Terence Crawford etches his name into the history books alongside boxing legend, Barney Ross
Terence Crawford is the first fighter to win Lineal World Championships at 135lbs, 140lbs and 147lbs, since Hall of Famer, Barney Ross, achieved the feat 89 years ago!
Barney Ross was born Dov-Ber "Beryl" David Rosofsky on December 23, 1909, 78 years before Crawford. He was an American professional boxer and decorated veteran of World War II, whose Jewish parents emigrated from Belarus.
His father was a Talmudic scholar, owner of a small vegetable shop in Chicago, and a rabbi. Dov-Ber was being raised to follow in his footsteps, but his life was changed forever when his father was tragically shot dead resisting a robbery at his small grocery store. His mother Sarah suffered a nervous breakdown due to her grief and his younger siblings, Ida, Sam and George, were placed in an orphanage or farmed out to other members of the extended family, Barney was left to his own devices at the age of just 14.
As recounted in Barney Ross: The Life of a Jewish Fighter, by Ross biographer Douglas Century, in the wake of the tragedy, Ross became vindictive towards everything and turned his back on the orthodox religion of his father. He began running around with local toughs, developing into a street brawler, thief and money runner; he was even employed by notorious gangster, Al Capone.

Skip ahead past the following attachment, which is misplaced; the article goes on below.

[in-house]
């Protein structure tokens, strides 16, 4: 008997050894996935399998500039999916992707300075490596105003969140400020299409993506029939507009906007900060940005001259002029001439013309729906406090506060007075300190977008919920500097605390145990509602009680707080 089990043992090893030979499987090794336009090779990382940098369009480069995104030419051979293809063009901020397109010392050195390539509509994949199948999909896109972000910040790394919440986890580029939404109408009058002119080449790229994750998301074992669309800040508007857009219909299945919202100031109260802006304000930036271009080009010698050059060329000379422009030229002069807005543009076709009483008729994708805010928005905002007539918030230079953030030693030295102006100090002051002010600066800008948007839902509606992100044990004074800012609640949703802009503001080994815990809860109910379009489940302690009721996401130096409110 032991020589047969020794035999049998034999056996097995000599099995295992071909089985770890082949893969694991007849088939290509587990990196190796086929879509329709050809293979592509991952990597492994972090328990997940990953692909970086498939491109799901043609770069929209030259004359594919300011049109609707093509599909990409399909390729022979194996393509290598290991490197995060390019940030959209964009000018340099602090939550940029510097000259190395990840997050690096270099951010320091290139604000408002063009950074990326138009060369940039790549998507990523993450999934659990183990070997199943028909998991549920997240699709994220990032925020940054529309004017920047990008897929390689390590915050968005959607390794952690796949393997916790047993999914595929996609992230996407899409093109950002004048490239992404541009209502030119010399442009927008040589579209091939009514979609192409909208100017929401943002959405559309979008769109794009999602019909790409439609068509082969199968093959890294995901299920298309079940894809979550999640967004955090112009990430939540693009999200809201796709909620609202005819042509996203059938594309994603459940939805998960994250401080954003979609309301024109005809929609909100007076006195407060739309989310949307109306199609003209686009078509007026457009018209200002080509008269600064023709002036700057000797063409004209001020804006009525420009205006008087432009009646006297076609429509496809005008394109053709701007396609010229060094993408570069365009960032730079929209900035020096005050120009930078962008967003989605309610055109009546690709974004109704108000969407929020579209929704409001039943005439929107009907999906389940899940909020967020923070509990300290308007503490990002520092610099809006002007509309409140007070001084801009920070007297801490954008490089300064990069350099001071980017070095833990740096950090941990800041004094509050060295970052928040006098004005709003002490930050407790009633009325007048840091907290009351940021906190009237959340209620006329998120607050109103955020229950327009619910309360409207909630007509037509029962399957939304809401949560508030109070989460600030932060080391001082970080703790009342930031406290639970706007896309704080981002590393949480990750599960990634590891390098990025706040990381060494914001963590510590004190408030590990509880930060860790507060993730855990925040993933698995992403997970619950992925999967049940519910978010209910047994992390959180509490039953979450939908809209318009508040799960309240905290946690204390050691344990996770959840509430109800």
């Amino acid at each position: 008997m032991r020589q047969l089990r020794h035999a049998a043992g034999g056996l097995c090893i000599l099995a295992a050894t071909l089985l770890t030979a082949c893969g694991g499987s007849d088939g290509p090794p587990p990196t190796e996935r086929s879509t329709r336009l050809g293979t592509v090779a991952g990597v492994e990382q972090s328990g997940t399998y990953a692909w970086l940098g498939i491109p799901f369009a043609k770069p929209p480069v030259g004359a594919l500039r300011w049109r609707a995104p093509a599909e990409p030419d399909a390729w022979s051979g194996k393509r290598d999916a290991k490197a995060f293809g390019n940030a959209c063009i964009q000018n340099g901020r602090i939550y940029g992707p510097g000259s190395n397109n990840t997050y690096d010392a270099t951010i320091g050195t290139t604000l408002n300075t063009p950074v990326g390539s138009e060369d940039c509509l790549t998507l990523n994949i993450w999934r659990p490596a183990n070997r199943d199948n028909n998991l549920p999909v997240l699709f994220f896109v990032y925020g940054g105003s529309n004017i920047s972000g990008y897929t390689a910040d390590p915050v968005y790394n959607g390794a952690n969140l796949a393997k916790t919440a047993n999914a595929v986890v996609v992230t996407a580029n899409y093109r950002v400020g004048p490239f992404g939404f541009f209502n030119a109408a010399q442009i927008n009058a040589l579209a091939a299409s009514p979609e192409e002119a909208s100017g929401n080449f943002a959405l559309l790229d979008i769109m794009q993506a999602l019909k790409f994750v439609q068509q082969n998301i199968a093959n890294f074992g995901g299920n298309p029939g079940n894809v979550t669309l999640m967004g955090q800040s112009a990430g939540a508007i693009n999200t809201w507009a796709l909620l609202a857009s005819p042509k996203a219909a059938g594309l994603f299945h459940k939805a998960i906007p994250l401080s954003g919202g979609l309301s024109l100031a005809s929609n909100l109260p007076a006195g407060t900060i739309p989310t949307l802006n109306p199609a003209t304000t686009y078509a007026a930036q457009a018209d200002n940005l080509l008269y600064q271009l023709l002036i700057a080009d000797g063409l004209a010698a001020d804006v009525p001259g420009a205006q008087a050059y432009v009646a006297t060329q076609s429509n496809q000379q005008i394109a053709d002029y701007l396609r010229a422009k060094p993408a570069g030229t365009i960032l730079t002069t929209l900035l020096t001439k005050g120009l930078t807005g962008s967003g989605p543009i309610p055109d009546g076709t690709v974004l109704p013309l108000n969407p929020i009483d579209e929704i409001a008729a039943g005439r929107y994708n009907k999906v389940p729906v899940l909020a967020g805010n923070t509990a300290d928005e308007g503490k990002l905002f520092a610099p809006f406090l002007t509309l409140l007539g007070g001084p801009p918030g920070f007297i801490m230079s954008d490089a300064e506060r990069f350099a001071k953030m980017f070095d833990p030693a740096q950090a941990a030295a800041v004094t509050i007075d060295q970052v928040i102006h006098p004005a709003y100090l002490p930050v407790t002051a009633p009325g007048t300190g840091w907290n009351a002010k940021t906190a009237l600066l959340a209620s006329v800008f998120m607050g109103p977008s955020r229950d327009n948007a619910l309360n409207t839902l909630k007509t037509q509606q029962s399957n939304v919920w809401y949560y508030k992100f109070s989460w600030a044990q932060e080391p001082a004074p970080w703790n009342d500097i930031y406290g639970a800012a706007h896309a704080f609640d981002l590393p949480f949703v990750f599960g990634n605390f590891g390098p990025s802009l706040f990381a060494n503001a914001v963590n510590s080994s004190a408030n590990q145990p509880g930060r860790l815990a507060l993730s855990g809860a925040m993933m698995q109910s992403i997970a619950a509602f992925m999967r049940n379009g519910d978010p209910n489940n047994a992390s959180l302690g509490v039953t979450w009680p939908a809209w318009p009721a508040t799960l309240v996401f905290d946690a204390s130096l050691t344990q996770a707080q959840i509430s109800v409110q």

The wayward youngster's goal was to earn enough money to buy a home so that he could reunite his family. He saw boxing as that vehicle and began training with his friend Jack Ruby, an associate of the Chicago Mafia, who later murdered Lee Harvey Oswald on November 24, 1963, two days after Oswald was accused of the assassination of President John F. Kennedy.
After Intercity Golden Gloves and Chicago Golden Gloves tournaments in the amateurs, Barney would pawn the awards he won and set the money aside for his family. Plagued by his father's death and feeling an obligation not to sully his name, Dov Rosofsky took the new name "Barney Ross".
Ross was soon a champion in 1929 at the age of 19 and went on to dominate the lighter divisions as a pro.